It's not just that the track is fast; in fact, Kumaritashvili was clocked at 144.3 km/h, well below the track record of 153.9 km/h. The problems arise from combining an extremely fast course with high G-force twists and turns. According to the above Montreal Gazette story, the crash came on the final turn, Turn 16, known as "The Thunderbird", when "Kumaritashvili hit the track's inside wall, flew in the air up and over the outside wall and struck the girder". His crash is far from the only one, though; we've seen tons of athletes crashing on the course during World Cup events and during this practice week. The track is so intense that according to Blair's story, the IOC has already told organizers for the 2014 Olympics in Sochi to keep their sliding course more restrained.

The question is now what should come next. Chris Chase has a well-reasoned piece up at Fourth-Place Medal arguing that the track's too dangerous for luge, and the entire event should be cancelled. I'm not sure that that's the correct solution, but it absolutely has to be considered. If the luge event is to go on, there must first be a careful investigation and precautions taken to avoid a reoccurence of this tragedy.

In my mind, this tragedy and the others mentioned above speak to a broader dilemna in sports, though. There are fine lines to be walked, and many questions that must be asked. In luge and bobsleigh, there must be a balance between speed, thrills and safety, but where should it lie? In football and hockey, there has to be a distinction between physical play and head shots, and the need to reduce concussions has to be balanced with the need to deliver a hard-hitting product, but which side should we err on and where do we draw the line? Should all athletes be tested for heart conditions, and if so, at what age do we start? If an athlete is found to have a heart condition or some other defect, should we ban them from sports to preserve their safety, or should we let them play at their own risk?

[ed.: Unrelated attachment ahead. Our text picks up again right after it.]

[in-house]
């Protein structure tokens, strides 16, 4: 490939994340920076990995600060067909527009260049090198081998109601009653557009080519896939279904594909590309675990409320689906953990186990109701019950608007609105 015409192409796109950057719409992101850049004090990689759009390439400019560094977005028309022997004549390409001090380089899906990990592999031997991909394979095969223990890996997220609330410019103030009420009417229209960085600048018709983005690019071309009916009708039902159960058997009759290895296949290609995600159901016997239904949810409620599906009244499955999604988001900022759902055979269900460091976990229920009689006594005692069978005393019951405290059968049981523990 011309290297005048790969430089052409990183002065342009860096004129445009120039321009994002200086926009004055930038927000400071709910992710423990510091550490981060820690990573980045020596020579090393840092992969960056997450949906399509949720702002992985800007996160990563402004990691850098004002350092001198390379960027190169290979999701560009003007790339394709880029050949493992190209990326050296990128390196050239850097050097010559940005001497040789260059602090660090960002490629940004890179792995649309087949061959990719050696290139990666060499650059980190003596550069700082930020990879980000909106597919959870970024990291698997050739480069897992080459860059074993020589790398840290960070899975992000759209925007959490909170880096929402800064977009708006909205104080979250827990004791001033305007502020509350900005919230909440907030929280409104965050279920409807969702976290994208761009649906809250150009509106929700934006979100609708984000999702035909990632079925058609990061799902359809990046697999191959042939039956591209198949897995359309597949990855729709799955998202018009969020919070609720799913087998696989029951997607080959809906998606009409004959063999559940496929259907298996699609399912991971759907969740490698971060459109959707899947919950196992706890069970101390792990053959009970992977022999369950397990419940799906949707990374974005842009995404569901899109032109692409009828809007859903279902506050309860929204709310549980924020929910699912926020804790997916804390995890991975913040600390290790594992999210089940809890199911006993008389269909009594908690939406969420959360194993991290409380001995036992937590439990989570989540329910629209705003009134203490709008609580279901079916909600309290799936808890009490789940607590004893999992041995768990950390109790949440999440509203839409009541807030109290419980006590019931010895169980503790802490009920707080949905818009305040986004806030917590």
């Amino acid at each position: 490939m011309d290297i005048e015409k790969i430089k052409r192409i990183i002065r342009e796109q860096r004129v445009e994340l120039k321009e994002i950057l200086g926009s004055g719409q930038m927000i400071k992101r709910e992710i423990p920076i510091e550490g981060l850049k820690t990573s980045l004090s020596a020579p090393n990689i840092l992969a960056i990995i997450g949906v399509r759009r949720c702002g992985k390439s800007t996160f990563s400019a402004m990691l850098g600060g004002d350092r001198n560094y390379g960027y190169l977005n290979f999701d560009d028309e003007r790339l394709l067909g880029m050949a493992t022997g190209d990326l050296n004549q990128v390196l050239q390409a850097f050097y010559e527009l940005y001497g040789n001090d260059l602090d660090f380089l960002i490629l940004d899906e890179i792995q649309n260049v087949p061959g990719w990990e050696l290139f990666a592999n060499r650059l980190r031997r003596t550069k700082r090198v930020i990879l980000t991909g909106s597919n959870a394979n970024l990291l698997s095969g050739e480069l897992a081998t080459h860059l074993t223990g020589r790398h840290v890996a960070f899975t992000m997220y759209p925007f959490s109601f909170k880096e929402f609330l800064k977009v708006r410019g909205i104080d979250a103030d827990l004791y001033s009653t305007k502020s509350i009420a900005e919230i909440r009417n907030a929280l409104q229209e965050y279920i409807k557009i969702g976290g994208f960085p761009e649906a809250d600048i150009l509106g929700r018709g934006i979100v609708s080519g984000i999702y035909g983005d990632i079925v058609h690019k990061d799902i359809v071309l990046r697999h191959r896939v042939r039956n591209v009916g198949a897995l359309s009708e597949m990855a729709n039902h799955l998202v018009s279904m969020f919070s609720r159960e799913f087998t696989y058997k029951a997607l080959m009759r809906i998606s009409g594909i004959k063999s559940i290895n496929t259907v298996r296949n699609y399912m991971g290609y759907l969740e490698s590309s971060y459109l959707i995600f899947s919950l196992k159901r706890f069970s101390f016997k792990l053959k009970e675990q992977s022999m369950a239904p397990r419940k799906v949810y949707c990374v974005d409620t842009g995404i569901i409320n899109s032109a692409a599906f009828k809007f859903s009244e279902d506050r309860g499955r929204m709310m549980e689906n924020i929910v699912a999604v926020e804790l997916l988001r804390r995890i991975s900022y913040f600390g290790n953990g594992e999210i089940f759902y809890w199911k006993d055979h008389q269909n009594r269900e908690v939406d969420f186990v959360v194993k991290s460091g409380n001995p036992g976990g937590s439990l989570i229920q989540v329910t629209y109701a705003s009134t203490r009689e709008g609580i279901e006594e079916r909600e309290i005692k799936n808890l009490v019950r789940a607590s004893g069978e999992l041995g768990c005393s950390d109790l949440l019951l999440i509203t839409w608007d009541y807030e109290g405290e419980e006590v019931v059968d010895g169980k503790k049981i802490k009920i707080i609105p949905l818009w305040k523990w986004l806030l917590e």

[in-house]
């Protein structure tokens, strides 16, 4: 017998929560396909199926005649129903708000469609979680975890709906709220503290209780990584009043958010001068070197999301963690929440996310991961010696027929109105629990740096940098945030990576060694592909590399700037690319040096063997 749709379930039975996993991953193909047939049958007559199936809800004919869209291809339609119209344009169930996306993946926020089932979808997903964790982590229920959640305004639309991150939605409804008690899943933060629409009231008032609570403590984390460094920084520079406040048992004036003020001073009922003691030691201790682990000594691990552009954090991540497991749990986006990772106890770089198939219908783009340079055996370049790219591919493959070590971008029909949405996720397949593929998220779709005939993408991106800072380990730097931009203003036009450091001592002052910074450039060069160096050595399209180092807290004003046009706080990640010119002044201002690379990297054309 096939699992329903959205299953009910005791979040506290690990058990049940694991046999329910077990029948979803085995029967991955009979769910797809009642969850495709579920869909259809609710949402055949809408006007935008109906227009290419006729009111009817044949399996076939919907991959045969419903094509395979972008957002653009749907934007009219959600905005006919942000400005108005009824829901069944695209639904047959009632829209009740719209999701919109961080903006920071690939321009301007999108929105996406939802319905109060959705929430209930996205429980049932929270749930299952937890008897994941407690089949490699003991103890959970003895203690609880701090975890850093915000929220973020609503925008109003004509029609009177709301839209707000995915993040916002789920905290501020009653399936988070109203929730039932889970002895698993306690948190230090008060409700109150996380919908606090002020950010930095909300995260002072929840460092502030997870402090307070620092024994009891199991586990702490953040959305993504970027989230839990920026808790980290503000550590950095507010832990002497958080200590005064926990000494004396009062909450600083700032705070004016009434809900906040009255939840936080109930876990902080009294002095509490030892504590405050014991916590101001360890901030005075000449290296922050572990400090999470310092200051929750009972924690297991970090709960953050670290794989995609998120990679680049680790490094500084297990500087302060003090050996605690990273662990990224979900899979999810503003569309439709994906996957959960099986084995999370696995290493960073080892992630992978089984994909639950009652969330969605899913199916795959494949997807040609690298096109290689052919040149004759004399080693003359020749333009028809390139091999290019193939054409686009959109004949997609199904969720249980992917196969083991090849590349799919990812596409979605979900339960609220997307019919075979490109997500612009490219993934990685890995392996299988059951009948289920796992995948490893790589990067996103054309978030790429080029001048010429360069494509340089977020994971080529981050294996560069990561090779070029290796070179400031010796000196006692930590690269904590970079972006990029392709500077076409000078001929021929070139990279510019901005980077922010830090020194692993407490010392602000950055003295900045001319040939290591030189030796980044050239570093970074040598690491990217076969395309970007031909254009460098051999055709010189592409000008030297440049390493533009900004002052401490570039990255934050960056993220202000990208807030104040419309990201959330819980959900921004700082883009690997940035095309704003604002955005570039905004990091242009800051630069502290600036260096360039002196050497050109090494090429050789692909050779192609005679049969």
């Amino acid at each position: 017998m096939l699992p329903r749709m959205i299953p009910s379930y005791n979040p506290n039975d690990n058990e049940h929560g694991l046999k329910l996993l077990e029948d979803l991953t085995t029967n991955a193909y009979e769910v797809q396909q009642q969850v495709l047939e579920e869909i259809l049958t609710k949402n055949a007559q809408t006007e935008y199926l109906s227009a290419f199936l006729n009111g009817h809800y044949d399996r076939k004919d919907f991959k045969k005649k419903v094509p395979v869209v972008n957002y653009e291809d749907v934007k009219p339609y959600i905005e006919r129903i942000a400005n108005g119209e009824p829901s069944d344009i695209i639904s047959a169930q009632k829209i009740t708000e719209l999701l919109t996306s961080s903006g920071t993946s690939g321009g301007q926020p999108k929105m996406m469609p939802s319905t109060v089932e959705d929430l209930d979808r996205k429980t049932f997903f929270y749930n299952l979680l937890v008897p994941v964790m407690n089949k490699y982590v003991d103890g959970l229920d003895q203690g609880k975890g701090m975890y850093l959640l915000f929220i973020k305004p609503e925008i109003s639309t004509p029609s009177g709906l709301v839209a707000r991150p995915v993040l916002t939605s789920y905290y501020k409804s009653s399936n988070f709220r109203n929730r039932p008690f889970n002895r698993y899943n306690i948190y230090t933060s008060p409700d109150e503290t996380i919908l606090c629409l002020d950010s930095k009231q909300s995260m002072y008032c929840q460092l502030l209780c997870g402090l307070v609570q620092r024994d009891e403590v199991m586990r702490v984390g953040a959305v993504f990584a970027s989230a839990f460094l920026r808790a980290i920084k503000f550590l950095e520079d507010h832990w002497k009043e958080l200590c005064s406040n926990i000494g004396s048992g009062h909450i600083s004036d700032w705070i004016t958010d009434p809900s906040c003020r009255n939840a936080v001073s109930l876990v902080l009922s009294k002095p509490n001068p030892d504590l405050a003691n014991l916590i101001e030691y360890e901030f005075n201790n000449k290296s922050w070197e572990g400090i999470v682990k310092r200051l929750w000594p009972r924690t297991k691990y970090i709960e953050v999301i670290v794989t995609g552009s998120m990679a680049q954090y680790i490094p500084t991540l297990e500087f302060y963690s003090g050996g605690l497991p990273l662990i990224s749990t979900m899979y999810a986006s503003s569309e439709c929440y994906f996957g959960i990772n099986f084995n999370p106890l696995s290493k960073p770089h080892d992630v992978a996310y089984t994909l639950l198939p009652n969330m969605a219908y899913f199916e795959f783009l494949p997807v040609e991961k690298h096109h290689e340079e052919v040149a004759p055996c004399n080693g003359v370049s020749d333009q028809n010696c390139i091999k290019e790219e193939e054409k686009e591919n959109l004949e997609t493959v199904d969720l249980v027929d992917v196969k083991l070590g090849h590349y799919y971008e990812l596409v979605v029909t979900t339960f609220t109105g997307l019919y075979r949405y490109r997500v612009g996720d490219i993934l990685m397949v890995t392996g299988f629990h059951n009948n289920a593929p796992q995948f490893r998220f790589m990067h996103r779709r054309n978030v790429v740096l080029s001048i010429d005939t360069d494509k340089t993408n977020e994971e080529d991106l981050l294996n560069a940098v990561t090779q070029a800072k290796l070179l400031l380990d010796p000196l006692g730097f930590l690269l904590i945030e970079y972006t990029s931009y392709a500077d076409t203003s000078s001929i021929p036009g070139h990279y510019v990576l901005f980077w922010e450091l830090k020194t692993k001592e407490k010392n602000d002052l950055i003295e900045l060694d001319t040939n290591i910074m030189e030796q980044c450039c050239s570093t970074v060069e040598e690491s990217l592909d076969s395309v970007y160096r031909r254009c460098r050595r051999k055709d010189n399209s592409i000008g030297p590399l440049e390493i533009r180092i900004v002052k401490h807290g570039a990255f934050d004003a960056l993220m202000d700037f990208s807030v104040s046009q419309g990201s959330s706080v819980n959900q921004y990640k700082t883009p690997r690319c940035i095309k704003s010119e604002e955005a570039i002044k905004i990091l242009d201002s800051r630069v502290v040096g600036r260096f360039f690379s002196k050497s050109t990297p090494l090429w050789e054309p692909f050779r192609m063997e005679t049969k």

In my mind, there are no black-and-white answers to any of these questions, and they all need to be looked at, researched, analyzed and debated. We need more detailed coverage of these tragedies, not less, even if it damages our goal of escapism. That's why CTV made the wrong move, going from a depressing story that needed to be covered to a potentially uplifting one that didn't need to be focused on. In my mind, we need to take a hard look at these situations despite their tragic nature, rather than sweeping them under the rug and moving on to the next feel-good moment.

1 comment:

  1. Anonymous11:48 PM

    It is truly a tragedy that Nodar Kumaritashvili died today from his crash injuries on the Olympic luge course at Whistler. But I must say this. Life is dangerous. In 1976 I was close to death from a car crash. Forunately, I survived and contiuned to ski ridiculously fast and maybe at times on the edge of control. It is a choice we all make as to ... See Morehow much risk we incorporate into our lives. Walking out of the door each day is a risk but it is a personal choice as to how far we push it. I'm sure Nodar understood the risks he was taking as a luge athlete as does anyone participating in a potentially dangerous endeavour. I salute him for his courage and commitment to his sport and sadly mourn his passing.